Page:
Halina Filip­ina: She gets around... a lit­tle

Sun.Star Cagayan de Oro - - 'Tsada! - James Edgar Sia

Even though hos­pi­tal wait­ing rooms have got­ten a lot more com­fort­able than they used to be, they still aren’t the best places in the world to wait. Lucky for me I had this graphic novel to keep me com­pany. I was three chap­ters in when an idle or­derly walked over to where I was sit­ting.

“Is that a manga, sir?” he asked.

“Yeah, it sure looks like it, but ac­tu­ally it’s not,” I said as I closed the book to show him the bright or­ange cover, which fea­tured the two pro­tag­o­nists on a stroll and most of all, the invit­ing ti­tle: Halina Filip­ina.

The man looked pleas­antly sur­prised. “I’ve read the artist’s other works,” I con­tin­ued, “and they’re all in black-and-white too. So it’s like manga that way.”

Those other works by Arnold Arre I was re­fer­ring to are The Mythol­ogy Class and After Eden. If you’ve read those works be­fore, my sug­ges­tion to you would be to drop all ex­pec­ta­tions when go­ing on a leisurely walk with our he­roes Halina and Cris. This time around, there won’t be scenes of der­ringdo and magic nor will there be in­tensely ro­man­tic drama to hit you squarely in the feels.

It’s a sim­ple story, as lovely and un­com­pli­cated as the happy-go-lucky Halina her­self – and Arre meant it that way. “I wanted it to be a no-frills re­la­tion­ship story, some­thing cozy com­pared to my other works... No in­ter­weav­ing sub­plots here – just two peo­ple re­al­iz­ing their dif­fer­ences and fall­ing in love de­spite them,” he says.

The two peo­ple he’s re­fer­ring two are the half-Amer­i­can Halina and the down-and-out yet some­how chubby film jour­nal­ist Cris. The bub­bly Halina’s on va­ca­tion in the Philip­pines to get in touch with rel­a­tives she’s never met be­fore, and the des­ti­tute in­tel­lec­tual Cris tries to pay the rent by writ­ing about cookie-cut­ter Ta­ga­log movies he’s grown to de­spise. And as fate (or Arre the au­thor) would have it, they hap­pen to meet in a place so large and chaotic, their get­ting to know each other is a mir­a­cle in it­self. That place is none other than Metro Manila.

Those of us who’ve lived and worked there can prob­a­bly re­late to Cris, who can’t help but feel grumpy and jaded for be­ing there all his life. Thank­fully we have Halina to even things out with her fresh and un­tainted way of see­ing things. And so

Cris finds him­self fall­ing in love not just with Halina, but also with the things he used to take for granted that Halina finds fas­ci­nat­ing. Things like isaw, the movie Batch ‘81, and the song Tor­pedo by the Eraser­heads.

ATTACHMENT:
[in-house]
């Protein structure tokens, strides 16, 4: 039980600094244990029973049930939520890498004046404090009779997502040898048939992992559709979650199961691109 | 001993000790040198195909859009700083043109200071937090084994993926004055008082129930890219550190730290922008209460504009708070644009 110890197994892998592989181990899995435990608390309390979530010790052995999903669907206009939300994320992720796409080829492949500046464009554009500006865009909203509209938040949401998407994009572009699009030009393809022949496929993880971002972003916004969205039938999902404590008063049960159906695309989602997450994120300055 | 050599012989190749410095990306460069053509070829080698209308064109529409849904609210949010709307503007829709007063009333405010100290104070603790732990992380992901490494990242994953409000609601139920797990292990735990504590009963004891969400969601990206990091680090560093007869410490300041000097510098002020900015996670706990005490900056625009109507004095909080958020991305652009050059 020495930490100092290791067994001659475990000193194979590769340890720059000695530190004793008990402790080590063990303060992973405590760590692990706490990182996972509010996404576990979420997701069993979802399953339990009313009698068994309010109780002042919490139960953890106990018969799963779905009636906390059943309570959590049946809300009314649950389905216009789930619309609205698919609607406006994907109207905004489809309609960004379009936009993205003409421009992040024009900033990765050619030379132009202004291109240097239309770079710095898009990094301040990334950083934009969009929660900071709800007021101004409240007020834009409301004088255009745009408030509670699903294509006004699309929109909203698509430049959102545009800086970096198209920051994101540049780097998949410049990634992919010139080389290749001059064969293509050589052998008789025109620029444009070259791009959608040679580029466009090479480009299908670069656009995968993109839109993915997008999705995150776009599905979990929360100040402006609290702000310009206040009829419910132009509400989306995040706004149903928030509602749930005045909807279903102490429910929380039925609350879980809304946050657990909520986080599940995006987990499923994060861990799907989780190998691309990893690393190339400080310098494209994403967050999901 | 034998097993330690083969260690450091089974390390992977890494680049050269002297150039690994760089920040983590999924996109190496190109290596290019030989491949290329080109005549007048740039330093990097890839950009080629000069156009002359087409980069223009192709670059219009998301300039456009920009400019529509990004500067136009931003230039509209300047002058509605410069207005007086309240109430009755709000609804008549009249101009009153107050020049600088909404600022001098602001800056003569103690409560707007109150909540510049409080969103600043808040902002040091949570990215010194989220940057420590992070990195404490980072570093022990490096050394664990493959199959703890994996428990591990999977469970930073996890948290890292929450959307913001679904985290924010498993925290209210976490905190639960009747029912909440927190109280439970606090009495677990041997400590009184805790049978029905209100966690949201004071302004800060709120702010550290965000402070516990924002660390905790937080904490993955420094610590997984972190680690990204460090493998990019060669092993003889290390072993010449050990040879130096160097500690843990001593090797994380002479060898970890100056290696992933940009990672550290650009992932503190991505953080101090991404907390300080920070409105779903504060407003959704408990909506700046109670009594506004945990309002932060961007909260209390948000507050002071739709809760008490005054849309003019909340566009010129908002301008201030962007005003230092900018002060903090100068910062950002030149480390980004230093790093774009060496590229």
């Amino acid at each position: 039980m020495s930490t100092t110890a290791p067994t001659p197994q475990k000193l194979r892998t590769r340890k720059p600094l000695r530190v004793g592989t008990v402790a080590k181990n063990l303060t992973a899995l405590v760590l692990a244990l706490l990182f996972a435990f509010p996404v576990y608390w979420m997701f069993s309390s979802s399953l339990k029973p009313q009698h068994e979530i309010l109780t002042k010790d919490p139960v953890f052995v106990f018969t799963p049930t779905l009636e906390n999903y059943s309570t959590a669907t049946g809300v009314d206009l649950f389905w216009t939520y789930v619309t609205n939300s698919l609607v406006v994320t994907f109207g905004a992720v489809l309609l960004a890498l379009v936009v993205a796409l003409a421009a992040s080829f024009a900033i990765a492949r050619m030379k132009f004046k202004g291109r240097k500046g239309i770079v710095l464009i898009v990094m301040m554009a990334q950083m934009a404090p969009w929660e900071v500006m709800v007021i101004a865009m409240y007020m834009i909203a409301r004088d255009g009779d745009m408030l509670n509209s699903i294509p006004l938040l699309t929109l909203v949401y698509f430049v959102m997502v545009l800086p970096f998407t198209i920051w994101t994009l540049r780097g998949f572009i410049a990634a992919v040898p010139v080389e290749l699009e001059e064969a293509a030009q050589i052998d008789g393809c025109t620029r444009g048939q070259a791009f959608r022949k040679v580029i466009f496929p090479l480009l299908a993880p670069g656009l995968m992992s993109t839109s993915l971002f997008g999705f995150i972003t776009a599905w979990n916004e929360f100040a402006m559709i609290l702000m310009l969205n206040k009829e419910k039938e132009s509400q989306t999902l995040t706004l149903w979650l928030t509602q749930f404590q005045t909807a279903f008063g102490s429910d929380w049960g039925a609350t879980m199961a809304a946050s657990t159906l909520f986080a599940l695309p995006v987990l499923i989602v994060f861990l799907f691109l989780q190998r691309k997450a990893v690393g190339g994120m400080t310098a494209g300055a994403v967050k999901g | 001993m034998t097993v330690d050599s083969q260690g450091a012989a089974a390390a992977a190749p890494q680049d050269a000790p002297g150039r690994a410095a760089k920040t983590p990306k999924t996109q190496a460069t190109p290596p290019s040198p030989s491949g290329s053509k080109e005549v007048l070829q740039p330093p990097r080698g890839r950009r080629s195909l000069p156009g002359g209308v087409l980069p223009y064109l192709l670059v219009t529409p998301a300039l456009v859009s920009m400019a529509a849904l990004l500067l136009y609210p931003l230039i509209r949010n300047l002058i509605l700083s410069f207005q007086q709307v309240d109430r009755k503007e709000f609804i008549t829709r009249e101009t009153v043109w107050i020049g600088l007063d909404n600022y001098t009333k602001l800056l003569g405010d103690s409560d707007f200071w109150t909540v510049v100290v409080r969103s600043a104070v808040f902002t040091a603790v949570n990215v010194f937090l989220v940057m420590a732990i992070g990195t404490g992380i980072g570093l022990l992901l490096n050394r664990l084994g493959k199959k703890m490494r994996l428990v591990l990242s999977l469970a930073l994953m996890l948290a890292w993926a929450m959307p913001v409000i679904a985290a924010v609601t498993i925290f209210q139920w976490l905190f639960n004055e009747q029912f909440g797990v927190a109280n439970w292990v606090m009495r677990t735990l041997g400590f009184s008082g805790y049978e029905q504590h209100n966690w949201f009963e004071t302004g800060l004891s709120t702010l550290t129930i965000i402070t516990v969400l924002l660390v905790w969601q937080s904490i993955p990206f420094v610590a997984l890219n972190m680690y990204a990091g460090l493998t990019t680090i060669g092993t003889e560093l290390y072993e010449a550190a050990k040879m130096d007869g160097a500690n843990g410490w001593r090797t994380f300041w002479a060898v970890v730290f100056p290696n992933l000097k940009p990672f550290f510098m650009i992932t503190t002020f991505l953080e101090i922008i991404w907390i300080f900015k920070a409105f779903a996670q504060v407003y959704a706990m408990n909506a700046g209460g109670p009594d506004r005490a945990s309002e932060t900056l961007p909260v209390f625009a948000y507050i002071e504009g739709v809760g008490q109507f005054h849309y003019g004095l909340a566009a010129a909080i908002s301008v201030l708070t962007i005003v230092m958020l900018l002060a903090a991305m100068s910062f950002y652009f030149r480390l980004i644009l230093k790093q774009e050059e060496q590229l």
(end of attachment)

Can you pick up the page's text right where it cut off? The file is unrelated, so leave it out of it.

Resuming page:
As a re­viewer, I do my best not to spoil my­self be­fore ex­pe­ri­enc­ing the work it­self. Be­fore open­ing Halina Filip­ina for the first time, I was think­ing that per­haps our he­roes would head out to other places in the Philip­pines as well – it turns out that most of the ac­tion takes place in Metro Manila. That’s per­fectly

fine, but it would have been nice to see Halina and Cris go to places like Balanga or Du­maguete or Ili­gan to cover a short film fes­ti­val or a movie shoot­ing, or maybe even to Batanes, Bo­hol, or Siar­gao on ac­count of Halina’s mod­el­ing gig. Per­haps that’d be a good idea for a se­quel (yes, things don’t end badly for them – and I hope I’m not spoil­ing Halina by telling you that).

My own quib­bles with Halina are few and not re­ally worth men­tion­ing here, ex­cept for one: Cris is rather chunky for the starv­ing artist type, whereas his cocky and pre­ten­tious English-speak­ing, Ay­ala

Av­enue-type “ri­val” is as thin as a rail. Shouldn’t it be the other way around? That is, un­less Cris pri­or­i­tizes food and beer over all other con­cerns, even pay­ing the bills – but Cris isn’t shown in the novel to be a glut­ton.

“Orig­i­nally, I in­tended for Cris to be work­ing in a fast food joint where, be­tween breaks, he would write his film re­views,” says Arre about our movie critic. Cris’s girth would have made more sense had he left that de­tail in. But don’t let that get in the way of your en­joy­ing this graphic novel. If Halina Filip­ina were a dish, think of it as home-cooked adobo – sim­ple yet de­lec­ta­ble.

(Arnold Arre)

The cover

(Arnold Arre)

Just a friendly rainy sea­son re­minder from Halina and Cris to be quick about hail­ing a taxi and to make sure you al­ways pack a sturdy um­brella.

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